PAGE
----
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Ultra high resolution fMRI at ultra-high field

In this short review article I will summarize the path we took over the years towards increasing the spatial resolution of fMRI. To fully capitalize on the fMRI technique, a better understanding of the origin of the hemodynamic signals, and what factors are governing their spatial control is necessa... Full description

Journal Title: NeuroImage 15 August 2012, Vol.62(2), pp.1024-8
Main Author: Harel, Noam
Format: Electronic Article Electronic Article
Language: English
Subjects:
ID: E-ISSN: 1095-9572 ; PMID: 22245344 Version:1 ; DOI: 10.1016/j.neuroimage.2012.01.018
Link: http://pubmed.gov/22245344
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recordid: medline22245344
title: Ultra high resolution fMRI at ultra-high field
format: Article
creator:
  • Harel, Noam
subjects:
  • Brain -- Blood Supply
  • Brain Mapping -- History
  • Cerebrovascular Circulation -- Physiology
  • Image Processing, Computer-Assisted -- History
  • Magnetic Resonance Imaging -- History
ispartof: NeuroImage, 15 August 2012, Vol.62(2), pp.1024-8
description: In this short review article I will summarize the path we took over the years towards increasing the spatial resolution of fMRI. To fully capitalize on the fMRI technique, a better understanding of the origin of the hemodynamic signals, and what factors are governing their spatial control is necessary. Here, I will briefly describe the studies and developments that ultimately led to our successful effort in mapping orientation columns in humans that is considered by many as the current state-of-the-art for fMRI studies.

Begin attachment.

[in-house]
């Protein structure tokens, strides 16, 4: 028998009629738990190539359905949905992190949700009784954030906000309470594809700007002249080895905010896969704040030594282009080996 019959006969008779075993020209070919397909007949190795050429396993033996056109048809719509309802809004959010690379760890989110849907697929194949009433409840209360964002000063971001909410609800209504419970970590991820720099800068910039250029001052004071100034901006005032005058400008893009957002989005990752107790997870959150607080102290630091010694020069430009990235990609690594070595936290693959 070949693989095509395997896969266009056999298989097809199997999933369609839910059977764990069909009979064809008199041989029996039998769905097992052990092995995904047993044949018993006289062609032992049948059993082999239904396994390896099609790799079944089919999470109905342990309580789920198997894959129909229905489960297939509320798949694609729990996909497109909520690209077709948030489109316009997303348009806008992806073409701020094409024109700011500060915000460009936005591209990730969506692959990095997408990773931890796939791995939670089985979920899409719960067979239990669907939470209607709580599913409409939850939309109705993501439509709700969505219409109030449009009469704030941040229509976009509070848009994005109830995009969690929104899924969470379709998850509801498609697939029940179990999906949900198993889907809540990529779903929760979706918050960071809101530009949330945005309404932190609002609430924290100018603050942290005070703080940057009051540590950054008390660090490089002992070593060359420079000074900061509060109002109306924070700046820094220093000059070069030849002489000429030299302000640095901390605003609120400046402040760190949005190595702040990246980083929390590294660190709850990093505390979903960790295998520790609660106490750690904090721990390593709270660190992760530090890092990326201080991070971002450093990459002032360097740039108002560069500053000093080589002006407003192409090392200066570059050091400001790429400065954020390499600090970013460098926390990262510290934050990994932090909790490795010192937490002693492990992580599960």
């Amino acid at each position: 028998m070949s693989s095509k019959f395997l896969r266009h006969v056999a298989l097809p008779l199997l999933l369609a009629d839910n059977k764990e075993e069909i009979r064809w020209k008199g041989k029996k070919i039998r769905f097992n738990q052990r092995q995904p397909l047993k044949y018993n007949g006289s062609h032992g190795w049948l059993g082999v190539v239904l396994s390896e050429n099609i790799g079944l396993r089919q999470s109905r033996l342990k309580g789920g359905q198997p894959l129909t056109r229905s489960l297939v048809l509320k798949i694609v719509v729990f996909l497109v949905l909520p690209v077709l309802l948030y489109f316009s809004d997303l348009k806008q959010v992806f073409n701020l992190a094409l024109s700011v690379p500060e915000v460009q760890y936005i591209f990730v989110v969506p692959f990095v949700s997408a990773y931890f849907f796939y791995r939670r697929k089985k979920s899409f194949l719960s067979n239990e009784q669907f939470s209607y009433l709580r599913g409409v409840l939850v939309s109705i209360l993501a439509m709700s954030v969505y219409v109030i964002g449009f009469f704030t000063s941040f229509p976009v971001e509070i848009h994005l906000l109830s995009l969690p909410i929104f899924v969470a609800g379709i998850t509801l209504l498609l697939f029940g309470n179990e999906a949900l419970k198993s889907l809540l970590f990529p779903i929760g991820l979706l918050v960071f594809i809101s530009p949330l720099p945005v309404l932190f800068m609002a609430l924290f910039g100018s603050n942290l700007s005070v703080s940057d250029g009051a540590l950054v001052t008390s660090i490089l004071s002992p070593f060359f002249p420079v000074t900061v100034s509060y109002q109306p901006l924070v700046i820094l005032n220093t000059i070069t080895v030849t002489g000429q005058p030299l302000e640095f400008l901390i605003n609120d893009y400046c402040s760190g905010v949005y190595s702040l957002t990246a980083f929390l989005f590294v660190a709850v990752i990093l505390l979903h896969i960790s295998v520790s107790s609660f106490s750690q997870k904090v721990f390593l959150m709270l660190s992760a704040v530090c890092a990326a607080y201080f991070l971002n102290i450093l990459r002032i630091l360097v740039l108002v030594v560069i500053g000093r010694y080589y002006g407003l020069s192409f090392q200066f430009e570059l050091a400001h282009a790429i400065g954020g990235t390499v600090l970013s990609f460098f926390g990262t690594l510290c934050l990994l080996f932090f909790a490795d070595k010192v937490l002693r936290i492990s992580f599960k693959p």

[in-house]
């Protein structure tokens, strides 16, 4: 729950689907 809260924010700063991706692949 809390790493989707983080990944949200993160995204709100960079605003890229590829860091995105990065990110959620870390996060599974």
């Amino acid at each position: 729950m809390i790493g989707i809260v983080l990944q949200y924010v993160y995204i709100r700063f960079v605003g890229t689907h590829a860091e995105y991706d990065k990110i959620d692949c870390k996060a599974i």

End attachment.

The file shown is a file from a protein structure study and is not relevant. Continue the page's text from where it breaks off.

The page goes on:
language: eng
source:
identifier: E-ISSN: 1095-9572 ; PMID: 22245344 Version:1 ; DOI: 10.1016/j.neuroimage.2012.01.018
fulltext: fulltext
issn:
  • 10959572
  • 1095-9572
url: Link


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descriptionIn this short review article I will summarize the path we took over the years towards increasing the spatial resolution of fMRI. To fully capitalize on the fMRI technique, a better understanding of the origin of the hemodynamic signals, and what factors are governing their spatial control is necessary. Here, I will briefly describe the studies and developments that ultimately led to our successful effort in mapping orientation columns in humans that is considered by many as the current state-of-the-art for fMRI studies.
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abstractIn this short review article I will summarize the path we took over the years towards increasing the spatial resolution of fMRI. To fully capitalize on the fMRI technique, a better understanding of the origin of the hemodynamic signals, and what factors are governing their spatial control is necessary. Here, I will briefly describe the studies and developments that ultimately led to our successful effort in mapping orientation columns in humans that is considered by many as the current state-of-the-art for fMRI studies.
doi10.1016/j.neuroimage.2012.01.018
pmid22245344
date2012-08-15